In fact, I went along to a friends morris dancing side’s practice to try it once and discovered that I was particularly inept. It looked so simple and like so much fun but alas, I wound up rather confused. I still have a real soft spot for watching it, though, and luckily the kids found it fascinating. Talitha was particularly interested in the accordion they were dancing along to.
A bit more ribbon tying, playing with a random child (I love how kids do this!) and we decided we better head off and make supper. The girls absolutely did not agree and in retrospect, we should have stayed a bit longer, maybe cosied over by the fire, struck up a conversation with a few more people and let them run around some more. Ah, retrospect. Next time.
In case you’ve reached the end of a series and are wondering where to next, here’s what we’ve been watching on Netflix recently…
A guilty pleasure
I’ve been making my way through The Tudors. I watched it here and there back when it aired for the first time when I was doing my MA in Early Modern Literature and Culture but I could never allow myself to get into it. I think I found it contrived (which it is) and liberal with history (also true). Perhaps I needed the distance of time to enjoy it for what it is, a sexy take on an exciting point in British history. I can hardly believe that I didn’t like it because I find it utterly addictive now! Amusingly, Laurence has watched a couple of episodes with me and identified Natalie Dormer as Margaery Tyrell in Game of Thrones, whereas I kept looking at her in Thrones and thinking, there’s Anne Boleyn.
Laugh out loud funny
I don’t think Laurence is going to join me with The Tudors anytime soon but both of us are hooked on Master of None, ironically named because the indie-style Netflix original comedy certainly is masterful. It’s literally one of the funniest shows I’ve seen in years, thought-provoking, elegantly executed and offers a consistent flow of laugh out loud moments. Bring us much, much more Aziz Ansari, please!
One for the kids
I asked Talitha what she’s been enjoying on Netflix lately and unsurprisingly, she chose to recommend to you “the elephant magic hat show”, ie. Ella the Elephant. Aimed at 4+, it’s a sweet, gentle series following the adventures of Ella and her friends on Elephant Island, with a strong focus on helping each other. Importantly for my sensitive 4-year-old, there’s absolutely nothing scary in it. Hopefully, we’ll looking into the book series it’s based on some time soon.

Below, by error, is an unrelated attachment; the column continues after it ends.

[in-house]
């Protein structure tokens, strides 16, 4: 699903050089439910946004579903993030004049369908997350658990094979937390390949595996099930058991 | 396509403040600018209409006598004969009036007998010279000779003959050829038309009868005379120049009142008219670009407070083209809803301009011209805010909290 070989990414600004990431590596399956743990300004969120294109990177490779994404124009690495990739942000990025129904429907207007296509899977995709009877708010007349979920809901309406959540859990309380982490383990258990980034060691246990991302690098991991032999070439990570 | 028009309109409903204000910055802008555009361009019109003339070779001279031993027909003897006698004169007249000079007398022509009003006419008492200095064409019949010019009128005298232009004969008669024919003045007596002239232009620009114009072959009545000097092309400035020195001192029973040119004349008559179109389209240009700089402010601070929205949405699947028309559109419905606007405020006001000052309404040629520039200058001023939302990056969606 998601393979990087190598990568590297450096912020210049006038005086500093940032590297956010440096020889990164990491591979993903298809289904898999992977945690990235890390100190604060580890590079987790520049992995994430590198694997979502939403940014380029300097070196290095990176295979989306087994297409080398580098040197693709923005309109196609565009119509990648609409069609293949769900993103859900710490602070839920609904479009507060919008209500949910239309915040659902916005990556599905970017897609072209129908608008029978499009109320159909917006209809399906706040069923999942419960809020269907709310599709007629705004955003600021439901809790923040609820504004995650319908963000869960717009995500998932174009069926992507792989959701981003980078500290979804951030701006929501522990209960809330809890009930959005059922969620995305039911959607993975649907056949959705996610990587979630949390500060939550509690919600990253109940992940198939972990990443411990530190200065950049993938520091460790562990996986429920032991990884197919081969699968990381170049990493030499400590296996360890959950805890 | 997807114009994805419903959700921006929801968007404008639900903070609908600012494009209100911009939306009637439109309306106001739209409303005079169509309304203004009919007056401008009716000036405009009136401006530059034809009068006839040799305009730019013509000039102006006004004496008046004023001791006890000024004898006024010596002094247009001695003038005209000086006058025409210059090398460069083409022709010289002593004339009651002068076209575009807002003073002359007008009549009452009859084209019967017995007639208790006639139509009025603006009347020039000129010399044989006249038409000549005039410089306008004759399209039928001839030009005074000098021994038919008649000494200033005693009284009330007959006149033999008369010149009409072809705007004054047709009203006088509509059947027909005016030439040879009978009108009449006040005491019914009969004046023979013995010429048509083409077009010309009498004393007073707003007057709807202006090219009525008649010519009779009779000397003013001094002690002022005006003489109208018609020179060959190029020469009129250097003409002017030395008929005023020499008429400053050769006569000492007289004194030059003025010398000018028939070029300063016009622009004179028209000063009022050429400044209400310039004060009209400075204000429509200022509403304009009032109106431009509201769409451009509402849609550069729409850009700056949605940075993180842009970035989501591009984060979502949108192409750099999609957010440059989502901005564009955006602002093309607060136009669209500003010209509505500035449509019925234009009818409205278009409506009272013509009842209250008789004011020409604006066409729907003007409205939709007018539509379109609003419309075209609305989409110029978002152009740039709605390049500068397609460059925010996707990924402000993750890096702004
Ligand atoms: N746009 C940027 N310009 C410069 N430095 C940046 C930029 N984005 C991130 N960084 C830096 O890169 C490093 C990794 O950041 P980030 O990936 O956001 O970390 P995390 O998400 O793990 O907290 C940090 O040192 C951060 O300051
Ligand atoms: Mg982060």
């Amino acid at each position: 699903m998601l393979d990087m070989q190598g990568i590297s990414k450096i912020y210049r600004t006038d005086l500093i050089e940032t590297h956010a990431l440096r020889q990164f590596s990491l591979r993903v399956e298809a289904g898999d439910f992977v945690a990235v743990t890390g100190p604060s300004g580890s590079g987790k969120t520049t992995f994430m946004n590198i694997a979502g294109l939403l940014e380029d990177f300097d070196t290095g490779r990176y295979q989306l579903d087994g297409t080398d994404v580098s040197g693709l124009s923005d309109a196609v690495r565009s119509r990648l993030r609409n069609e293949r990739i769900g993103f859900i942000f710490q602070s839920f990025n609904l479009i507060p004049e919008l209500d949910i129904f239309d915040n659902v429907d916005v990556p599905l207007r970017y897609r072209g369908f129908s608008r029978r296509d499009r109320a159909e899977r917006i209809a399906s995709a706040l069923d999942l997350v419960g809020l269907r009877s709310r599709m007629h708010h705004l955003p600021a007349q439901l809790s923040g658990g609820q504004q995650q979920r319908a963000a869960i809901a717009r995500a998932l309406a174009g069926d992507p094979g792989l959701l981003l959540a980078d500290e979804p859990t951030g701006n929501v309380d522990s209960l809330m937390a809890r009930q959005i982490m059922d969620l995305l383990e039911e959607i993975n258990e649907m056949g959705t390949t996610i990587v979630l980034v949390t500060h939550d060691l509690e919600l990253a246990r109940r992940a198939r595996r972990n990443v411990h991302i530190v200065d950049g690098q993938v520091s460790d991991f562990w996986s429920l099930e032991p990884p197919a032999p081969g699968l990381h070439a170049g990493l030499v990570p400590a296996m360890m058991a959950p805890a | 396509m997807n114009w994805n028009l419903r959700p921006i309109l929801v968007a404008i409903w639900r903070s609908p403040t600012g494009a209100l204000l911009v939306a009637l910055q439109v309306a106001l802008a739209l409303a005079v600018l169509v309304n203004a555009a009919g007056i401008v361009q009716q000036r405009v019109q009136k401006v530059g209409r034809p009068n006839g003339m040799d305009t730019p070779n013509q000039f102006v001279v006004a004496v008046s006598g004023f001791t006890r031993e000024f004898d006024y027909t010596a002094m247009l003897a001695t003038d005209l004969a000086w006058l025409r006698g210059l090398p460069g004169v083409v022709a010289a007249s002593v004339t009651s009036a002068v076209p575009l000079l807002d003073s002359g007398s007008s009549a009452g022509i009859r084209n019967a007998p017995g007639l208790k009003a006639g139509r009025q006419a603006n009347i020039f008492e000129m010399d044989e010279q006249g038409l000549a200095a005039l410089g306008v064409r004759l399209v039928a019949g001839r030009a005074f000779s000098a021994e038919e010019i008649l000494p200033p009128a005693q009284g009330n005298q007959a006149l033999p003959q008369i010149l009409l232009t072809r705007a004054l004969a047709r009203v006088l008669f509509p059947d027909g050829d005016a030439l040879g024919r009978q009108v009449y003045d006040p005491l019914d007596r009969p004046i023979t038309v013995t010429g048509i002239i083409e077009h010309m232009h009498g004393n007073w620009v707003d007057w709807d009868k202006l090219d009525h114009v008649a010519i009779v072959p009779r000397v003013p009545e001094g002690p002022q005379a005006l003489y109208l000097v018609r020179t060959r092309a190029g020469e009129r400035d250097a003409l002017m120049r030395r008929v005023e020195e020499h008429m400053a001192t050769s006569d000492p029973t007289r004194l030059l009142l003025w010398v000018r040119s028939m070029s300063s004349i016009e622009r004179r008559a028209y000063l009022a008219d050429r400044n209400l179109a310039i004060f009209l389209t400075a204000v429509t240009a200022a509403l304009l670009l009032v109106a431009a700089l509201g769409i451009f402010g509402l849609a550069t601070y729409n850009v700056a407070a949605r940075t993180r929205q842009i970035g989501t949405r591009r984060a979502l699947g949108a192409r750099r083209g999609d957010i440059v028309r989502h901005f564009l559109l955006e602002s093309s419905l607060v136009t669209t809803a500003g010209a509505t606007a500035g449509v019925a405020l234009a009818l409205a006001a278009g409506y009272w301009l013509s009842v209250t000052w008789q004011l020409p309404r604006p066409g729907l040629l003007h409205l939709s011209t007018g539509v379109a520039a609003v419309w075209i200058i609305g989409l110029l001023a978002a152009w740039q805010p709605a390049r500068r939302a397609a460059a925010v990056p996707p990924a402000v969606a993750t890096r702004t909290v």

Where to next
Everyone is going on and on about Making a Murderer, a documentary in which a man is exonerated after serving 18 years for sexual assault and attempted murderand soon after convicted of murder in suspicious circumstances. It’s definitely next on the list.
What have you been watching lately? Any recommendations?
I didn’t really go in for New Year’s resolutions this year. With a third baby on the way and continuing our home education journey, survival felt a reasonable enough goal.
However, I do have a few things I vaguely want to give a bit more attention this year. One is to “make” more. My parents gave me a sewing machine for Christmas and I’m looking forward to learning to use it. Picking up crochet again last year was a bit of a revelation.The other is to majorly declutter because the tyranny of stuff in our house (too much we don’t even use!) is doing my head in. And the last is where this post comes in. I want to buy things I won’t end up throwing away.
After trying everything we could last year to rehome a sofa that had become an eyesore, and failing, I finally accepted that we had to get the council to take it and that it would most likely end up in landfill. I was gutted about it but I’d tried dyeing it, it was too expensive and awkward to reupholster, I didn’t feel up to the job myself and no one, absolutely no one wanted it.
We’ve since been given another sofa (a sofa bed in fact) that will see us through the next few years and this time I’m trying to keep it in good enough nick to pass on to someone but eventually (read: when the kids are older), we probably will go looking at new sofas.
When we do, the principles I plan to apply relate to just about any big purchase you want to ensure won’t end up in landfill. Obviously they may not reasonably apply to everything. However, there are a lot of things that we probably could spare throwing away with a little more thought from the outset. Before clicking through to PayPal or whacking out my debit card, here’s what I’ll be thinking about:
Is it built to last? What is it made of and how well is it made? How well are the materials and structure likely to last – bearing in mind we have kids and cats in the house?
Is it timeless? Am I likely to change my mind about it in years to come? How well will it accommodate changing needs?
How well does it clean? Is cleaning straightforward or will I need specialist products or services to do it?
Can I fix or upcycle it? Is it structured in such a way that it can be repaired if not by me then by a local craftsperson?
Does it come with a guarantee?
Can I pass it on? What would I need to do to make sure I can sell, donate or give it away? Is this realistic?
Over to you. What do you think about when making a big purchase? Do you have any other ideas for keeping big items out of landfill?
This is a collaborative post. See my disclosure for more details.
Photo from StockSnap.io